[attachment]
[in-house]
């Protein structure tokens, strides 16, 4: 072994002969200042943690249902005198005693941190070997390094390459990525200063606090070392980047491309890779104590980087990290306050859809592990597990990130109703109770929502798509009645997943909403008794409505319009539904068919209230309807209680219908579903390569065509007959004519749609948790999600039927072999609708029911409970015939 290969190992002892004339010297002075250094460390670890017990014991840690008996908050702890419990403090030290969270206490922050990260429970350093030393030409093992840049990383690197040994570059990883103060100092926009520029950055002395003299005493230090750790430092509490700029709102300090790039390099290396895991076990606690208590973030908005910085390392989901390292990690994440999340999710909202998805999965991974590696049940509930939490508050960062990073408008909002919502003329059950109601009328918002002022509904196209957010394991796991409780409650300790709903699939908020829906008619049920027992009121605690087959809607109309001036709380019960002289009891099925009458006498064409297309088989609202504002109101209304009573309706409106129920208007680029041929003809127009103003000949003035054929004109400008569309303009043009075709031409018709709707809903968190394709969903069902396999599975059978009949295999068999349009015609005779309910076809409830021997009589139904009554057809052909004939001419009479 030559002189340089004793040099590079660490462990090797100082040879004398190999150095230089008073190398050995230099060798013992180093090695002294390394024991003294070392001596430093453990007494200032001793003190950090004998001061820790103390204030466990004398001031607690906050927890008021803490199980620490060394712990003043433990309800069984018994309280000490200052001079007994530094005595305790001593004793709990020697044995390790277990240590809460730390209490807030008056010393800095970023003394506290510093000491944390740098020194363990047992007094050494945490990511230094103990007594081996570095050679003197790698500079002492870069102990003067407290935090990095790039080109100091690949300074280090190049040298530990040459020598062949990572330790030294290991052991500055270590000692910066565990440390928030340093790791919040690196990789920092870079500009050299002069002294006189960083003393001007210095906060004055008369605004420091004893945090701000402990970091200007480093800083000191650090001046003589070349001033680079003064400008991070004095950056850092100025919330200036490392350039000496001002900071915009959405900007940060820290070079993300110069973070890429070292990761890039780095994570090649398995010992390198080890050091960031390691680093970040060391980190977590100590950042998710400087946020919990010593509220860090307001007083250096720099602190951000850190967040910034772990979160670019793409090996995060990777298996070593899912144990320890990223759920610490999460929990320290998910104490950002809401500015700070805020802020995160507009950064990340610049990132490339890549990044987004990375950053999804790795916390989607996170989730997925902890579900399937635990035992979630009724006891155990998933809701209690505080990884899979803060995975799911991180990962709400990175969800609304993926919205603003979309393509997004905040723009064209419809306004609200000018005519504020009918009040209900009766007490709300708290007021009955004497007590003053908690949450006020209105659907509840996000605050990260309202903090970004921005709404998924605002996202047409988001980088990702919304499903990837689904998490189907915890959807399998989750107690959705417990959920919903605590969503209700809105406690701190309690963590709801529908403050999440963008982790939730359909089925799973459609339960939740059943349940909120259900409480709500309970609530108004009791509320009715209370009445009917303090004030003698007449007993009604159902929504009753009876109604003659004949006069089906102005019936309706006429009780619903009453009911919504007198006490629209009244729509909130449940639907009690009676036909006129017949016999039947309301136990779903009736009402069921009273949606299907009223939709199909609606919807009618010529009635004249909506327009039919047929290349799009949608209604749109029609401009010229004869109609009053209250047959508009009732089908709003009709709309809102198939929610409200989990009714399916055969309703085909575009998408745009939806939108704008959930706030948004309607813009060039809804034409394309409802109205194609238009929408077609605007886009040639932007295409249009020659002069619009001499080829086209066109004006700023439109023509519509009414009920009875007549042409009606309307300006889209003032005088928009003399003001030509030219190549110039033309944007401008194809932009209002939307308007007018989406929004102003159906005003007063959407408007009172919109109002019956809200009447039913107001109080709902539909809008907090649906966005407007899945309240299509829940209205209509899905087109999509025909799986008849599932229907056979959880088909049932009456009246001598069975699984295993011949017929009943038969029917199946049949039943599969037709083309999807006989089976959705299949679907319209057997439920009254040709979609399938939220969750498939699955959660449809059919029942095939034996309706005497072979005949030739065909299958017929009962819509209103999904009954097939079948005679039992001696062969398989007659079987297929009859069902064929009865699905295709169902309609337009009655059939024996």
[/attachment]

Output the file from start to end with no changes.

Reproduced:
[in-house]
């Protein structure tokens, strides 16, 4: 072994002969200042943690249902005198005693941190070997390094390459990525200063606090070392980047491309890779104590980087990290306050859809592990597990990130109703109770929502798509009645997943909403008794409505319009539904068919209230309807209680219908579903390569065509007959004519749609948790999600039927072999609708029911409970015939 290969190992002892004339010297002075250094460390670890017990014991840690008996908050702890419990403090030290969270206490922050990260429970350093030393030409093992840049990383690197040994570059990883103060100092926009520029950055002395003299005493230090750790430092509490700029709102300090790039390099290396895991076990606690208590973030908005910085390392989901390292990690994440999340999710909202998805999965991974590696049940509930939490508050960062990073408008909002919502003329059950109601009328918002002022509904196209957010394991796991409780409650300790709903699939908020829906008619049920027992009121605690087959809607109309001036709380019960002289009891099925009458006498064409297309088989609202504002109101209304009573309706409106129920208007680029041929003809127009103003000949003035054929004109400008569309303009043009075709031409018709709707809903968190394709969903069902396999599975059978009949295999068999349009015609005779309910076809409830021997009589139904009554057809052909004939001419009479 030559002189340089004793040099590079660490462990090797100082040879004398190999150095230089008073190398050995230099060798013992180093090695002294390394024991003294070392001596430093453990007494200032001793003190950090004998001061820790103390204030466990004398001031607690906050927890008021803490199980620490060394712990003043433990309800069984018994309280000490200052001079007994530094005595305790001593004793709990020697044995390790277990240590809460730390209490807030008056010393800095970023003394506290510093000491944390740098020194363990047992007094050494945490990511230094103990007594081996570095050679003197790698500079002492870069102990003067407290935090990095790039080109100091690949300074280090190049040298530990040459020598062949990572330790030294290991052991500055270590000692910066565990440390928030340093790791919040690196990789920092870079500009050299002069002294006189960083003393001007210095906060004055008369605004420091004893945090701000402990970091200007480093800083000191650090001046003589070349001033680079003064400008991070004095950056850092100025919330200036490392350039000496001002900071915009959405900007940060820290070079993300110069973070890429070292990761890039780095994570090649398995010992390198080890050091960031390691680093970040060391980190977590100590950042998710400087946020919990010593509220860090307001007083250096720099602190951000850190967040910034772990979160670019793409090996995060990777298996070593899912144990320890990223759920610490999460929990320290998910104490950002809401500015700070805020802020995160507009950064990340610049990132490339890549990044987004990375950053999804790795916390989607996170989730997925902890579900399937635990035992979630009724006891155990998933809701209690505080990884899979803060995975799911991180990962709400990175969800609304993926919205603003979309393509997004905040723009064209419809306004609200000018005519504020009918009040209900009766007490709300708290007021009955004497007590003053908690949450006020209105659907509840996000605050990260309202903090970004921005709404998924605002996202047409988001980088990702919304499903990837689904998490189907915890959807399998989750107690959705417990959920919903605590969503209700809105406690701190309690963590709801529908403050999440963008982790939730359909089925799973459609339960939740059943349940909120259900409480709500309970609530108004009791509320009715209370009445009917303090004030003698007449007993009604159902929504009753009876109604003659004949006069089906102005019936309706006429009780619903009453009911919504007198006490629209009244729509909130449940639907009690009676036909006129017949016999039947309301136990779903009736009402069921009273949606299907009223939709199909609606919807009618010529009635004249909506327009039919047929290349799009949608209604749109029609401009010229004869109609009053209250047959508009009732089908709003009709709309809102198939929610409200989990009714399916055969309703085909575009998408745009939806939108704008959930706030948004309607813009060039809804034409394309409802109205194609238009929408077609605007886009040639932007295409249009020659002069619009001499080829086209066109004006700023439109023509519509009414009920009875007549042409009606309307300006889209003032005088928009003399003001030509030219190549110039033309944007401008194809932009209002939307308007007018989406929004102003159906005003007063959407408007009172919109109002019956809200009447039913107001109080709902539909809008907090649906966005407007899945309240299509829940209205209509899905087109999509025909799986008849599932229907056979959880088909049932009456009246001598069975699984295993011949017929009943038969029917199946049949039943599969037709083309999807006989089976959705299949679907319209057997439920009254040709979609399938939220969750498939699955959660449809059919029942095939034996309706005497072979005949030739065909299958017929009962819509209103999904009954097939079948005679039992001696062969398989007659079987297929009859069902064929009865699905295709169902309609337009009655059939024996």